Monthly Archives: February 2013



For the last two months, the mother-in-law’s psychotherapist boyfriend has been living with us.  Until now.  It was only ever going to be temporary but he moved out early one morning after a late-night bust-up.  (If you could call arguing with a psychotherapist a bust-up.)

He’s gone to stay with another therapist.  I’m sure they’ll talk a lot.  But he’s left Sid – the goldfish – here, swimming melancholically and forgetfully around his chipped glass world.  The children are curious; overzealous, really.  Zippy recently told Sid that she’d like to eat him.  She had just fed him, so I suppose she’s working her way up to a small-holding.  I informed her that Sid, like the fish in the mother-in-law’s pond, are ornamental – “only for looking at and talking to” – although if I had it my way, I’d free them all, as there’s nothing more disconcerting than watching a majestic, shimmering creature traveling aimlessly around a very, very small circle.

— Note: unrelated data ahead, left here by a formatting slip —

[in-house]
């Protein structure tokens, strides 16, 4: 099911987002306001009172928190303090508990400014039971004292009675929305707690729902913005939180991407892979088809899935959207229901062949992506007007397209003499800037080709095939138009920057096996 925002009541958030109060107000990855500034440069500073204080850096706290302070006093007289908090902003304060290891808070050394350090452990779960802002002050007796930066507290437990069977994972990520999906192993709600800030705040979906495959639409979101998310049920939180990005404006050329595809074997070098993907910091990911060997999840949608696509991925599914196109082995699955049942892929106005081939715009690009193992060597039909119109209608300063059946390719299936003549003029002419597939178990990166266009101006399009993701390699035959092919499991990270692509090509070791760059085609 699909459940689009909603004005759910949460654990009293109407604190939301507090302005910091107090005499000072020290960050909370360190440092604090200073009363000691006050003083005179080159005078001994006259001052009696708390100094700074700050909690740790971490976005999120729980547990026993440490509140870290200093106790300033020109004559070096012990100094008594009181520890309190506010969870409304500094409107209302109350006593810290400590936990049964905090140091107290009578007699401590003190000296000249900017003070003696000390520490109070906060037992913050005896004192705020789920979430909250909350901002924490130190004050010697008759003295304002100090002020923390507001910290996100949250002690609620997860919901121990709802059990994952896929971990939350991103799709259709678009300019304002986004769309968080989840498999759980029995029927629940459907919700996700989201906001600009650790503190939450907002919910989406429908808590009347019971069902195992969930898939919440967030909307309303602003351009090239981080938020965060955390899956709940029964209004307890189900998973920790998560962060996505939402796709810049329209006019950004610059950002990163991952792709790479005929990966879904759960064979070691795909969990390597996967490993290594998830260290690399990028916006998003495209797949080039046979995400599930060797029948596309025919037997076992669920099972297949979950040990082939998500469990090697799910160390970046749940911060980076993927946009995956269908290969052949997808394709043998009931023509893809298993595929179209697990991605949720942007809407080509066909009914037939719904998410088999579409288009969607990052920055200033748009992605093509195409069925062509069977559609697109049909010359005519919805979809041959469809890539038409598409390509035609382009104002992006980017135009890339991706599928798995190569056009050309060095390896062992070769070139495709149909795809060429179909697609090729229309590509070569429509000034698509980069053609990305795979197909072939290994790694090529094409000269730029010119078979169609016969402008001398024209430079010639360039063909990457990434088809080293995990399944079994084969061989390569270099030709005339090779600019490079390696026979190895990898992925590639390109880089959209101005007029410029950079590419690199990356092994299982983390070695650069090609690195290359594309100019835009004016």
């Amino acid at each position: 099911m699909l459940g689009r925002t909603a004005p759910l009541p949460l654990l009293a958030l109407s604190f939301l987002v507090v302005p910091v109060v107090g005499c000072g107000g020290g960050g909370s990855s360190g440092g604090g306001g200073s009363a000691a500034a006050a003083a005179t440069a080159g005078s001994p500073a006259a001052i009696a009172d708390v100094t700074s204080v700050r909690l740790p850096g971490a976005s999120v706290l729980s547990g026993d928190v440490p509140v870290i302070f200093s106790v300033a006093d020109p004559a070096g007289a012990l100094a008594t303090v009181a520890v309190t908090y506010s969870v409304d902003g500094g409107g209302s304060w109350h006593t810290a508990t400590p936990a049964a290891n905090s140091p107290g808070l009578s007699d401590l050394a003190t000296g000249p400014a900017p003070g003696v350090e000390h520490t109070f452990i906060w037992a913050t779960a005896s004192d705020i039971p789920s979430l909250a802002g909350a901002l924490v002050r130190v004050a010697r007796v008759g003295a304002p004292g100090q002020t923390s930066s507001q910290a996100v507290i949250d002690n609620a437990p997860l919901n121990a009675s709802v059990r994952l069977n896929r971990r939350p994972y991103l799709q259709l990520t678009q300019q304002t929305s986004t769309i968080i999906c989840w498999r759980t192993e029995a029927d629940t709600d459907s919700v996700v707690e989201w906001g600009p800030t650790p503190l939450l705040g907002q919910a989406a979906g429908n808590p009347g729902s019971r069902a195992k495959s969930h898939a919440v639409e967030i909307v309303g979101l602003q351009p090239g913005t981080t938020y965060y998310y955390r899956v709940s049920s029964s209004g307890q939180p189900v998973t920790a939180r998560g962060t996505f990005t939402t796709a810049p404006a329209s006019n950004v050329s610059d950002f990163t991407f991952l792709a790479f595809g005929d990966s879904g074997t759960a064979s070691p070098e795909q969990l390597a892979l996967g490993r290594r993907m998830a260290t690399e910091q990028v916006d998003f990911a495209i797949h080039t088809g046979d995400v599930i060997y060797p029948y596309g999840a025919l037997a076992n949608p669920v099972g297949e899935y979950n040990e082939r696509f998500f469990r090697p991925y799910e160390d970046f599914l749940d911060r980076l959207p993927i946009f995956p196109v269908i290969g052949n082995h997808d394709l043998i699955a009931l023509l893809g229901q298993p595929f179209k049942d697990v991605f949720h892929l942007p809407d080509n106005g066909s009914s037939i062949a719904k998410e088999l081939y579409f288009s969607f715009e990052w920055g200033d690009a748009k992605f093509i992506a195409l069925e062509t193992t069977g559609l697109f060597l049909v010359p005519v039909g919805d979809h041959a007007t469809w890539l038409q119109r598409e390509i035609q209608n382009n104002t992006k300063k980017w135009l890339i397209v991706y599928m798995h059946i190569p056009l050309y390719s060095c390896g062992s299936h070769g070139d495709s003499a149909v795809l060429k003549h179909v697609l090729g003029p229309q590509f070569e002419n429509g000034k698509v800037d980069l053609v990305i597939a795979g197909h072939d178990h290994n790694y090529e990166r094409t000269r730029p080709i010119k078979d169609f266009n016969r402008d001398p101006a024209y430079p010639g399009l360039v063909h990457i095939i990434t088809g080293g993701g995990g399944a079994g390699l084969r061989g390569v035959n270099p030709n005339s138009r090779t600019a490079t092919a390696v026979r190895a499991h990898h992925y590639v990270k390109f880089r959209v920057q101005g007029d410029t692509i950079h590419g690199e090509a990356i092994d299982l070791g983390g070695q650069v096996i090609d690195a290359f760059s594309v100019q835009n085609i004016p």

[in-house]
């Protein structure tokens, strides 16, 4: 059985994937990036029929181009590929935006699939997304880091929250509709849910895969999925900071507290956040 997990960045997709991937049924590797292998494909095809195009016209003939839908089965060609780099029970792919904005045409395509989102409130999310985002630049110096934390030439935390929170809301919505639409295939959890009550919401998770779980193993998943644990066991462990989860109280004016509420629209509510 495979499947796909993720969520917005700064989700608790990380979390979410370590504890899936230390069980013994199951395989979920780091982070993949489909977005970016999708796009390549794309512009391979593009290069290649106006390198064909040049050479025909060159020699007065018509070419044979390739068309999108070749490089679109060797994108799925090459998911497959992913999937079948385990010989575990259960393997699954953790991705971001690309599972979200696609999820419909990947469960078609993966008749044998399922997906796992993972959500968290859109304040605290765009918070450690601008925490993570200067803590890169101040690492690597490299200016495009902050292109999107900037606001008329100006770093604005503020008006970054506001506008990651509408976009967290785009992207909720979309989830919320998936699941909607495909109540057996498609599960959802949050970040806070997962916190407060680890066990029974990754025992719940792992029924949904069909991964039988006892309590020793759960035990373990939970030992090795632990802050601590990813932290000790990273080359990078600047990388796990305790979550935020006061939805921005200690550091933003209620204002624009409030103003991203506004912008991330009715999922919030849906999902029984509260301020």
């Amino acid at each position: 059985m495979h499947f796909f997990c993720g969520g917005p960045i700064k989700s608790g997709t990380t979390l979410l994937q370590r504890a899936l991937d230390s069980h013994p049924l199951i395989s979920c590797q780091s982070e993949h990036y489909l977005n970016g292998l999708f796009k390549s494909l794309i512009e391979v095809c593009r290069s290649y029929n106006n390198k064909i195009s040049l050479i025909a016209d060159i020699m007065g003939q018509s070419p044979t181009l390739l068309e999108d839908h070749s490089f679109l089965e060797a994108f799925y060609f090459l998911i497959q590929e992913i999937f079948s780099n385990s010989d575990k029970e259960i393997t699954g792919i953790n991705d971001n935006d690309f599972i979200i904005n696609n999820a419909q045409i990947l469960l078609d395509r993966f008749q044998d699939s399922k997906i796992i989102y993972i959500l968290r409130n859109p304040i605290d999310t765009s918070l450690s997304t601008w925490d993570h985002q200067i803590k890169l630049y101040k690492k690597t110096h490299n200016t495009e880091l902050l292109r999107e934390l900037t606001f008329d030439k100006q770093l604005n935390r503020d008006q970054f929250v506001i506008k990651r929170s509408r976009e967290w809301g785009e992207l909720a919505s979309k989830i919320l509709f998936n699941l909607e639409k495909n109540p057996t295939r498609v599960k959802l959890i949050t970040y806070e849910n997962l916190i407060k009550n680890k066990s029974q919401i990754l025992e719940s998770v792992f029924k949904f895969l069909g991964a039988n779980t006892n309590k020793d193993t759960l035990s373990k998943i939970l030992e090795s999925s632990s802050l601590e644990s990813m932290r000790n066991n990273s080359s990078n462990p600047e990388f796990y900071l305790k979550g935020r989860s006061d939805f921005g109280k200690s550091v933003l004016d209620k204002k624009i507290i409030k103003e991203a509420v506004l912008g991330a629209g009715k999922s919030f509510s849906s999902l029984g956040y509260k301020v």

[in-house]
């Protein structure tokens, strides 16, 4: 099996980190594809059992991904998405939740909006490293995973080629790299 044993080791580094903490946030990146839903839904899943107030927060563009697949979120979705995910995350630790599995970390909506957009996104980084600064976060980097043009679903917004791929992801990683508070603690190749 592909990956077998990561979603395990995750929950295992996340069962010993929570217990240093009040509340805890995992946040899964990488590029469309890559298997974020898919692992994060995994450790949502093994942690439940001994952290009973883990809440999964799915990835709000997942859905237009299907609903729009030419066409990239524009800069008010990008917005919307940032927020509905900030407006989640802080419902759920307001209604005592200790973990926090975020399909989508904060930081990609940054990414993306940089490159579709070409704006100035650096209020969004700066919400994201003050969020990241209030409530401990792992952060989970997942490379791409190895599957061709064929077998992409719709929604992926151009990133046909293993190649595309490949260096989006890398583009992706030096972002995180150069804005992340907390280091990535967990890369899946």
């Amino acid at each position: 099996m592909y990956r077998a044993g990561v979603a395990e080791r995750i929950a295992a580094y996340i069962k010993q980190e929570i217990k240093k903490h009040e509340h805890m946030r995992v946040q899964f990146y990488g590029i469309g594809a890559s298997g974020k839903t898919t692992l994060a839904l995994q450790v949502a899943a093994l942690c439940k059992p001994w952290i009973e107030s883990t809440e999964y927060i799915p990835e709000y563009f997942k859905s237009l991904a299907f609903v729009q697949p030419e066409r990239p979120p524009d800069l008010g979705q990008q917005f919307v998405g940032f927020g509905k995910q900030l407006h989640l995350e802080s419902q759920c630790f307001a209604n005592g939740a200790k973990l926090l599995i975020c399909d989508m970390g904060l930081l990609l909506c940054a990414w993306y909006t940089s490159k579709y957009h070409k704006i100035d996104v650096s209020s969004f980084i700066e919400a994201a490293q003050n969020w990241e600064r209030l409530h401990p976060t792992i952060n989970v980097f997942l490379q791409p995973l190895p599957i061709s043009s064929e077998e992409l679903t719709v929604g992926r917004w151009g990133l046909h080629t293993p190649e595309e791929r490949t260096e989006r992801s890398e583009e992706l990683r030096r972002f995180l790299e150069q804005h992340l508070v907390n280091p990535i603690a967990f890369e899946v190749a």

It rained this afternoon, so to busy myself and the kids we painted a pillowcase (we’re making a flag, not auspiciously decorating the psychotherapist’s ex-bed linen) and then made some kick-ass popcorn.  This is a family-friendly snack to end all snacks: moreish beyond belief and not unhealthy.  In fact, it’s actually nutritious if you have the right ingredients (by which I mean no added salt or sugar).  Here’s why…